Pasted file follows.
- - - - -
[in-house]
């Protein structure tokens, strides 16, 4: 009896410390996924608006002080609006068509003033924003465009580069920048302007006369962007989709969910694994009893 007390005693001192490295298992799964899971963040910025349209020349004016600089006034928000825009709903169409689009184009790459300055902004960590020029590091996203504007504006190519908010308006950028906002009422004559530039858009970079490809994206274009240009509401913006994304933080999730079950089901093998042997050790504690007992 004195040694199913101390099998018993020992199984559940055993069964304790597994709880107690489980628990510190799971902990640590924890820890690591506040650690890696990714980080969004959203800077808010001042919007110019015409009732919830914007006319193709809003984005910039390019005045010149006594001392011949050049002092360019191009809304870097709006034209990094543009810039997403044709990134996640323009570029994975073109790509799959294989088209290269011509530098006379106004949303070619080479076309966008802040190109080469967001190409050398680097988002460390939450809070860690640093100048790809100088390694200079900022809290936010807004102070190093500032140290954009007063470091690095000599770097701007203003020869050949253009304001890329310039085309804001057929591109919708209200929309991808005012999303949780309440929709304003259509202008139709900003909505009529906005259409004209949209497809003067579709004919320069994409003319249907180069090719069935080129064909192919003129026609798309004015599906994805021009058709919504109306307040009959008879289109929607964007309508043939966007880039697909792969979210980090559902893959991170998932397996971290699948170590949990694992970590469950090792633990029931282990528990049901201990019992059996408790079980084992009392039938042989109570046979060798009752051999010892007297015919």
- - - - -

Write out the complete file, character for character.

[in-house]
């Protein structure tokens, strides 16, 4: 009896410390996924608006002080609006068509003033924003465009580069920048302007006369962007989709969910694994009893 007390005693001192490295298992799964899971963040910025349209020349004016600089006034928000825009709903169409689009184009790459300055902004960590020029590091996203504007504006190519908010308006950028906002009422004559530039858009970079490809994206274009240009509401913006994304933080999730079950089901093998042997050790504690007992 004195040694199913101390099998018993020992199984559940055993069964304790597994709880107690489980628990510190799971902990640590924890820890690591506040650690890696990714980080969004959203800077808010001042919007110019015409009732919830914007006319193709809003984005910039390019005045010149006594001392011949050049002092360019191009809304870097709006034209990094543009810039997403044709990134996640323009570029994975073109790509799959294989088209290269011509530098006379106004949303070619080479076309966008802040190109080469967001190409050398680097988002460390939450809070860690640093100048790809100088390694200079900022809290936010807004102070190093500032140290954009007063470091690095000599770097701007203003020869050949253009304001890329310039085309804001057929591109919708209200929309991808005012999303949780309440929709304003259509202008139709900003909505009529906005259409004209949209497809003067579709004919320069994409003319249907180069090719069935080129064909192919003129026609798309004015599906994805021009058709919504109306307040009959008879289109929607964007309508043939966007880039697909792969979210980090559902893959991170998932397996971290699948170590949990694992970590469950090792633990029931282990528990049901201990019992059996408790079980084992009392039938042989109570046979060798009752051999010892007297015919």